There were no boundaries or limitations on how she could express herself.
"Wasn't it difficult to channel your art in a frum way?" I asked her. "I mean, after you were used to painting and sculpting whatever you wanted, wasn't it difficult to limit yourself after you became religious?"
Nodding to herself, she frowned in thought before saying, "I wouldn't say 'difficult'...." She paused again, searching for the right words. "Yes, it's true that I can't create whatever I want--although in a way I can, because my soul expresses different things now--but my art is better now. Yeah, I feel that frumkeit actually improves your art."
"Really?" I said. "Having your art conform to frum standards actually improves your art?"
"Yes," she said. "Because without limitations, there is no real creativity."
Now, that stumped me.
In a thousand different ways, the secular world always insists that creativity demands total uninhibited freedom. And the definition of good art in any field was always how much it pushed past the current boundaries (rather than remain within the those boundaries)--whether the end product was actually any good or not.
For example, the highly lauded field of "experimental art" or "experimental music" is often merely something that hasn't been done yet. And at this point, what is left to do is often ugly, disturbing, and in bad taste.
She explained, "If you can just do anything you want, then what's the challenge in that? How can you be truly creative and even cultivate artistic genius if you just do 'whatever'?"
Needless to say, she's right.
And it applies to any creative endeavor, which is why we quip, "Necessity is the mother of invention."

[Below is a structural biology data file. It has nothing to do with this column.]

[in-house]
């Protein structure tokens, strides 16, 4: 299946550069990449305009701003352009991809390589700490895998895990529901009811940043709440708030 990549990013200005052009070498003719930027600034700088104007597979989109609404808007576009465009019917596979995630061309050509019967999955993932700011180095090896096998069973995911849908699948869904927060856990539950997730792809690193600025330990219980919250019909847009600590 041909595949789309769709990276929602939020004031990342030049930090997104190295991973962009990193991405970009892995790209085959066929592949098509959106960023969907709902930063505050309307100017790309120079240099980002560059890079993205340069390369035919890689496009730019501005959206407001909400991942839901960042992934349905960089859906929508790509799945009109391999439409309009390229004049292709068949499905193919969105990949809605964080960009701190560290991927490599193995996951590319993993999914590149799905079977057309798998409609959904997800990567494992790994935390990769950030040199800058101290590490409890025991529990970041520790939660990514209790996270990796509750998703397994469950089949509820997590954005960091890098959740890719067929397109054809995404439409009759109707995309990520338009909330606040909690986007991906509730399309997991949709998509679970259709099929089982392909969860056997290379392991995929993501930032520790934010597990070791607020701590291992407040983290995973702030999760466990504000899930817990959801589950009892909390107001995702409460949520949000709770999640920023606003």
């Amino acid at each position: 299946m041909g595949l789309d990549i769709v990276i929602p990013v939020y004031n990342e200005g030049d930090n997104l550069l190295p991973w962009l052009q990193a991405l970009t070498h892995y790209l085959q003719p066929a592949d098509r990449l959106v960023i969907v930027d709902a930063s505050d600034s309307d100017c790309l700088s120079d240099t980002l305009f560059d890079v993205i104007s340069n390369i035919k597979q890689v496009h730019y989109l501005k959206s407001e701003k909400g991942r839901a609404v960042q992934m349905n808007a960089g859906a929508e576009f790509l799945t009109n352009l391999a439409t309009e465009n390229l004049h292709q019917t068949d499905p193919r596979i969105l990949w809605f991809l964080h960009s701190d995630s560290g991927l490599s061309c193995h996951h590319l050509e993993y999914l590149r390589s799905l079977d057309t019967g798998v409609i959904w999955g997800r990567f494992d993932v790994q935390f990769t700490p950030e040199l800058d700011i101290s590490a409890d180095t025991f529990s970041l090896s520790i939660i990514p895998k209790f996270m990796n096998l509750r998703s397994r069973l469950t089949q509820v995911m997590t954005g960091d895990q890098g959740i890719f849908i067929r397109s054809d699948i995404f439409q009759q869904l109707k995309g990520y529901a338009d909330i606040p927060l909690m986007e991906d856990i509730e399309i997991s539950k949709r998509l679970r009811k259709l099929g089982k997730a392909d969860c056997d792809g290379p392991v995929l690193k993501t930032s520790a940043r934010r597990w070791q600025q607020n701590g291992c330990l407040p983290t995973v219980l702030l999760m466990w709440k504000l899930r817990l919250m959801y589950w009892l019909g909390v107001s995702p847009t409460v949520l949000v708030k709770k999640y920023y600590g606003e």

Inventors create because something is missing, because there are limits.
Another example is in the field of writing.
For instance, publishers of mysteries often say things like, "I would love to see a really good locked-room mystery!"
(A locked-room mystery is when a body is found in a locked room with no window and therefore, no apparent exit for the perpetrator.)
This is one of the hardest mysteries to write. Therefore, anyone who can write it well shows greater genius and will be more in demand than one who writes a, say, a whodunit that takes place in an open park at night.
Why do we admire art which incorporates verses of Tehillim into a thematic painting? Because doing so demands such skill and creative thought.
And the list goes on.
The Innovative Beauty of Prohibitions
Millennia of Jewish scholarship has emphasized the importance of limitations, from limiting our speech to expressing gratitude for the limits God set on the oceans at the seashores.
Yet the idea of being limited often leaves a bad taste in the mouth of the modern millennial; limits are often seen as confining, strangling, suffocating, strait-jacketing, and so on.
Yet our Sages tell us that limiting our speech can merit us a light so great that even the greatest angels cannot perceive it. And without limits on our oceans, our world would be flooded and mostly uninhabitable.
"Restraint" seems like a quaint idea or else something necessary in only very extreme situations. Yet it is also arguably the best translation of the word gevurah, a highly prized quality in Judaism and one of the Sefirot.
While some see Judaism as a list of prohibitions, the way to spiritual greatness is to ask oneself, "Well, how can I do this within halachic parameters?" Or, "What can I do instead?"
Furthermore, who is the greater person?
The one who is happy even in poor health and poverty or the one who is happy while everything is going swimmingly?
It is limitation which allow our soul's potential to truly shine.